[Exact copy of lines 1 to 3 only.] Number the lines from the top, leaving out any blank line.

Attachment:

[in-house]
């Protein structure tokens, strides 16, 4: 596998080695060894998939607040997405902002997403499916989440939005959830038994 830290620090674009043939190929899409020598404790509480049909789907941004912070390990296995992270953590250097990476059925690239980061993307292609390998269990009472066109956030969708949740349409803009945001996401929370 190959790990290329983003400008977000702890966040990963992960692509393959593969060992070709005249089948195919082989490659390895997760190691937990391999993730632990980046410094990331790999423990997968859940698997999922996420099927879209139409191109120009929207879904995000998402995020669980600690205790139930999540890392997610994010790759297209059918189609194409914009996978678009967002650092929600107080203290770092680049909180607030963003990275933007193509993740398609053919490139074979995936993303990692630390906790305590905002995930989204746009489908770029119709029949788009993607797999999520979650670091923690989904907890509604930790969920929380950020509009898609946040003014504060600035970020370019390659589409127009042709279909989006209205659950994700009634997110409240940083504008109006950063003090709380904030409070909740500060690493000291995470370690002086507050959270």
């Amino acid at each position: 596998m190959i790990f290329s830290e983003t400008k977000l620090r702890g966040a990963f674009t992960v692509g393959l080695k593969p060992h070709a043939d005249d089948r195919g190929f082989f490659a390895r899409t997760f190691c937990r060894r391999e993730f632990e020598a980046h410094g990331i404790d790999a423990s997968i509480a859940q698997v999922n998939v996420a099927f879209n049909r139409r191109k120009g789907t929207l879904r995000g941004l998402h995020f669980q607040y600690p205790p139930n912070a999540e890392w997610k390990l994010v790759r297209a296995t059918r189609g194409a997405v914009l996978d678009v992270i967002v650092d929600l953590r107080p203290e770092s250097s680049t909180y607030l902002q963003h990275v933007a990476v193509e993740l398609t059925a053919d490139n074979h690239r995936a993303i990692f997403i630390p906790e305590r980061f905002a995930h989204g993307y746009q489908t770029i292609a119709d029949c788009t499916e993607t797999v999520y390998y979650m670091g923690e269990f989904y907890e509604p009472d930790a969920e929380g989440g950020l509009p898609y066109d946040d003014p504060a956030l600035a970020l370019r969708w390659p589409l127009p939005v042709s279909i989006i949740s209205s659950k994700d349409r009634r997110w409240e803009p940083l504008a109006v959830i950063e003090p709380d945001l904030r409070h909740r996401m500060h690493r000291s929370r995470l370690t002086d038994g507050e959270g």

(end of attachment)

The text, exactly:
[in-house]
């Protein structure tokens, strides 16, 4: 596998080695060894998939607040997405902002997403499916989440939005959830038994 830290620090674009043939190929899409020598404790509480049909789907941004912070390990296995992270953590250097990476059925690239980061993307292609390998269990009472066109956030969708949740349409803009945001996401929370 190959790990290329983003400008977000702890966040990963992960692509393959593969060992070709005249089948195919082989490659390895997760190691937990391999993730632990980046410094990331790999423990997968859940698997999922996420099927879209139409191109120009929207879904995000998402995020669980600690205790139930999540890392997610994010790759297209059918189609194409914009996978678009967002650092929600107080203290770092680049909180607030963003990275933007193509993740398609053919490139074979995936993303990692630390906790305590905002995930989204746009489908770029119709029949788009993607797999999520979650670091923690989904907890509604930790969920929380950020509009898609946040003014504060600035970020370019390659589409127009042709279909989006209205659950994700009634997110409240940083504008109006950063003090709380904030409070909740500060690493000291995470370690002086507050959270």
């Amino acid at each position: 596998m190959i790990f290329s830290e983003t400008k977000l620090r702890g966040a990963f674009t992960v692509g393959l080695k593969p060992h070709a043939d005249d089948r195919g190929f082989f490659a390895r899409t997760f190691c937990r060894r391999e993730f632990e020598a980046h410094g990331i404790d790999a423990s997968i509480a859940q698997v999922n998939v996420a099927f879209n049909r139409r191109k120009g789907t929207l879904r995000g941004l998402h995020f669980q607040y600690p205790p139930n912070a999540e890392w997610k390990l994010v790759r297209a296995t059918r189609g194409a997405v914009l996978d678009v992270i967002v650092d929600l953590r107080p203290e770092s250097s680049t909180y607030l902002q963003h990275v933007a990476v193509e993740l398609t059925a053919d490139n074979h690239r995936a993303i990692f997403i630390p906790e305590r980061f905002a995930h989204g993307y746009q489908t770029i292609a119709d029949c788009t499916e993607t797999v999520y390998y979650m670091g923690e269990f989904y907890e509604p009472d930790a969920e929380g989440g950020l509009p898609y066109d946040d003014p504060a956030l600035a970020l370019r969708w390659p589409l127009p939005v042709s279909i989006i949740s209205s659950k994700d349409r009634r997110w409240e803009p940083l504008a109006v959830i950063e003090p709380d945001l904030r409070h909740r996401m500060h690493r000291s929370r995470l370690t002086d038994g507050e959270g």